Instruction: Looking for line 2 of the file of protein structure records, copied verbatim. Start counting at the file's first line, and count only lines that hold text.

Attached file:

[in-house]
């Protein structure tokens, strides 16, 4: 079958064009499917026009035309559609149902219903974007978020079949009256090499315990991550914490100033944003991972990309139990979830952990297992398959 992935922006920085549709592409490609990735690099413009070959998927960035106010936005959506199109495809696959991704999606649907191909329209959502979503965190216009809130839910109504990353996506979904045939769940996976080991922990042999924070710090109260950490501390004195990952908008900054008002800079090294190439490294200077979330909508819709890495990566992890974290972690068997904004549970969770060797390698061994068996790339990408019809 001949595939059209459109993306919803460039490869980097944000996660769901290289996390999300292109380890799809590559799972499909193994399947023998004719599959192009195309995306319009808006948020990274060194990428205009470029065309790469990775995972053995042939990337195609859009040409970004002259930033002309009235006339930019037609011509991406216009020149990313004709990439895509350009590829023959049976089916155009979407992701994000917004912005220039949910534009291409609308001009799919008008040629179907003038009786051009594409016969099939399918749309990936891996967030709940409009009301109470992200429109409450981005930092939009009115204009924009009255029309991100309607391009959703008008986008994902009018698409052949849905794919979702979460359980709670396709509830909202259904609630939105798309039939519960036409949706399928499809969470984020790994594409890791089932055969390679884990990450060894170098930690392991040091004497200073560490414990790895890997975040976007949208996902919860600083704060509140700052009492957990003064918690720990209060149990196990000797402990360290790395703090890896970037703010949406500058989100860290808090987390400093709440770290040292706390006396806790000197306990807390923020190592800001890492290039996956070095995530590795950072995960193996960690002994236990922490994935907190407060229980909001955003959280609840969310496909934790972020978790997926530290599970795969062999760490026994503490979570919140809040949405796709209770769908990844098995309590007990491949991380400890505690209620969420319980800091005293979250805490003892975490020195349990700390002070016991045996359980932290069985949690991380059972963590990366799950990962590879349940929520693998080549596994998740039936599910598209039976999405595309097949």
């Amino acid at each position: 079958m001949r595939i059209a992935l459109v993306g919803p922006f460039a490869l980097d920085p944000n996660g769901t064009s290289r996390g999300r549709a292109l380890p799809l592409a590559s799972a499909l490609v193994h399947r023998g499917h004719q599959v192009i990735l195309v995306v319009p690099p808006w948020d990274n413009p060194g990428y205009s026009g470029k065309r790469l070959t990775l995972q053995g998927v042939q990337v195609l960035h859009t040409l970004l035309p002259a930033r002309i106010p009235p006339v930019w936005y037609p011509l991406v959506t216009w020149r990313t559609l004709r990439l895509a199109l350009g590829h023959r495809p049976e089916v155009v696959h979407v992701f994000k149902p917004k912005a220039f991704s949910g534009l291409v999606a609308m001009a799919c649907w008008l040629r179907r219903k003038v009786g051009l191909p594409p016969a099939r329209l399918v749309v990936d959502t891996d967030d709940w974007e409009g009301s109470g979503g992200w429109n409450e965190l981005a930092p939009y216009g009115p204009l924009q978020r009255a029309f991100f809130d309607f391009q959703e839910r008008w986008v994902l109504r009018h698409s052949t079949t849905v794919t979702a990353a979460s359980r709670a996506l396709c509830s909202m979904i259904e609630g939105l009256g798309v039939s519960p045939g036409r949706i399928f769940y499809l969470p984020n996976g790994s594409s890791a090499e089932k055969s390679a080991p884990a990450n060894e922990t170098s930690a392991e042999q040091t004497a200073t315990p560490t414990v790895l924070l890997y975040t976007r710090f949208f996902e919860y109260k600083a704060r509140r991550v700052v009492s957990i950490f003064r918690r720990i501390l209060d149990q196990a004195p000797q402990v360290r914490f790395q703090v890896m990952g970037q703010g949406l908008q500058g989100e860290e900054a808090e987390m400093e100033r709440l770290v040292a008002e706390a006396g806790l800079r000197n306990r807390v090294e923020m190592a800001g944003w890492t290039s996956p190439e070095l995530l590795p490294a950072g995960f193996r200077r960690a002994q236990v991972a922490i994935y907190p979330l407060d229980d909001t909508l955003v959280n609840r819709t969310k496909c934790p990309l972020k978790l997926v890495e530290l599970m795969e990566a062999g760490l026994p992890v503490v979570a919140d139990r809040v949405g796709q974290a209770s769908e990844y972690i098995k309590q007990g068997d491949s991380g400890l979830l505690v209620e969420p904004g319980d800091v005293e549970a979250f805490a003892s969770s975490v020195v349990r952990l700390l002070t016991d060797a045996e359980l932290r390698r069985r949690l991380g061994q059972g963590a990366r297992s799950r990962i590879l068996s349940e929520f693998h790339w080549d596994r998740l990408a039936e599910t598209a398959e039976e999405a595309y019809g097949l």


């Protein structure tokens, strides 16, 4: 079958064009499917026009035309559609149902219903974007978020079949009256090499315990991550914490100033944003991972990309139990979830952990297992398959 992935922006920085549709592409490609990735690099413009070959998927960035106010936005959506199109495809696959991704999606649907191909329209959502979503965190216009809130839910109504990353996506979904045939769940996976080991922990042999924070710090109260950490501390004195990952908008900054008002800079090294190439490294200077979330909508819709890495990566992890974290972690068997904004549970969770060797390698061994068996790339990408019809 001949595939059209459109993306919803460039490869980097944000996660769901290289996390999300292109380890799809590559799972499909193994399947023998004719599959192009195309995306319009808006948020990274060194990428205009470029065309790469990775995972053995042939990337195609859009040409970004002259930033002309009235006339930019037609011509991406216009020149990313004709990439895509350009590829023959049976089916155009979407992701994000917004912005220039949910534009291409609308001009799919008008040629179907003038009786051009594409016969099939399918749309990936891996967030709940409009009301109470992200429109409450981005930092939009009115204009924009009255029309991100309607391009959703008008986008994902009018698409052949849905794919979702979460359980709670396709509830909202259904609630939105798309039939519960036409949706399928499809969470984020790994594409890791089932055969390679884990990450060894170098930690392991040091004497200073560490414990790895890997975040976007949208996902919860600083704060509140700052009492957990003064918690720990209060149990196990000797402990360290790395703090890896970037703010949406500058989100860290808090987390400093709440770290040292706390006396806790000197306990807390923020190592800001890492290039996956070095995530590795950072995960193996960690002994236990922490994935907190407060229980909001955003959280609840969310496909934790972020978790997926530290599970795969062999760490026994503490979570919140809040949405796709209770769908990844098995309590007990491949991380400890505690209620969420319980800091005293979250805490003892975490020195349990700390002070016991045996359980932290069985949690991380059972963590990366799950990962590879349940929520693998080549596994998740039936599910598209039976999405595309097949």